What is Mindfulness?
Mindfulness is the practice of paying attention to your current experience on a moment to moment basis.
Mindfulness interventions include any practices that help to train this ability to tune in to your body and mind in each current moment, without grasping at the future or past. Common mindfulness practices include: mindfulness meditation, Tai Chi, Yoga, and any practice that is completed while being ‘in the moment’ such as mindful walking or even washing dishes!
What is the benefit of Mindfulness practices?
Benefits of mindfulness meditation interventions for improving anxiety and depression symptoms have been found across a wide range of populations with differing age, psychological and medical conditions (Hofmann et al., 2010). With 8-week Mindfulness-Based Stress Reduction Classes (MBSR) being a common mode of learning a variety of meditation practices.
Short term mindfulness meditation benefits (within 8-weeks) include:
- Increased mindfulness and wellbeing with decreased stress levels (Carmody & Baer, 2008)
- Beneficial changes in brain matter linked to emotional regulation (Holzel et al., 2011)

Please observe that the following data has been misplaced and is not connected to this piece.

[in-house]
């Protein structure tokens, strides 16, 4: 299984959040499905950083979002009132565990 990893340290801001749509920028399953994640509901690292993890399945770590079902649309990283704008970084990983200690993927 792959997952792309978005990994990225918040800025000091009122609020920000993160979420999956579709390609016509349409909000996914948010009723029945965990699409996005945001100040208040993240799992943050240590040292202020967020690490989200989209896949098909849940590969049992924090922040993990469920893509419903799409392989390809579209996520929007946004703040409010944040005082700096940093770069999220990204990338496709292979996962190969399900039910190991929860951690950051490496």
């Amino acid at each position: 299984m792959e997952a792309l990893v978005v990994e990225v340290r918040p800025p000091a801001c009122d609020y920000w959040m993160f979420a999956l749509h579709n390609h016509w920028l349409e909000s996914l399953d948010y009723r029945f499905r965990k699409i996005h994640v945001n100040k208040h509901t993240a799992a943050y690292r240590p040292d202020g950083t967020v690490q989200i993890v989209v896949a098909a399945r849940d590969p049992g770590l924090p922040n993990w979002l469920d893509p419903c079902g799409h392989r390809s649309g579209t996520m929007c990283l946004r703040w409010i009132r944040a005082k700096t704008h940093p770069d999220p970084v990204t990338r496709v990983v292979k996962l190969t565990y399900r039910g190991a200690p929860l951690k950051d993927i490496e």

- Increased pain tolerance in migraneurs and people with chronic pain (Zeidan & Vago, 2016)
- Attenuated cortisol responses to stress (Carlson et al., 2004; Palta et al., 2012)
- Positive immunological changes with reduced inflammatory gene expression (Creswell et al., 2009; Rosenkranz et al., 2013; Witek-Janusek et al., 2008)
What is the benefit of Mindfulness practices for people with MS?
Mindfulness meditation training in people with MS has resulted in improved quality of life, increased self-efficacy, compassion, pain tolerance and acceptance, as well as reduced distress, fatigue, and depressive symptoms (Levin et al., 2014; Bogosian et al., 2015; Tavee et al., 2011; Grossman et al., 2010).
In the UMass MS Mindfulness Study we are interested to see if Mindfulness Meditation practices may improve physical balance, besides improvements in psychological wellbeing.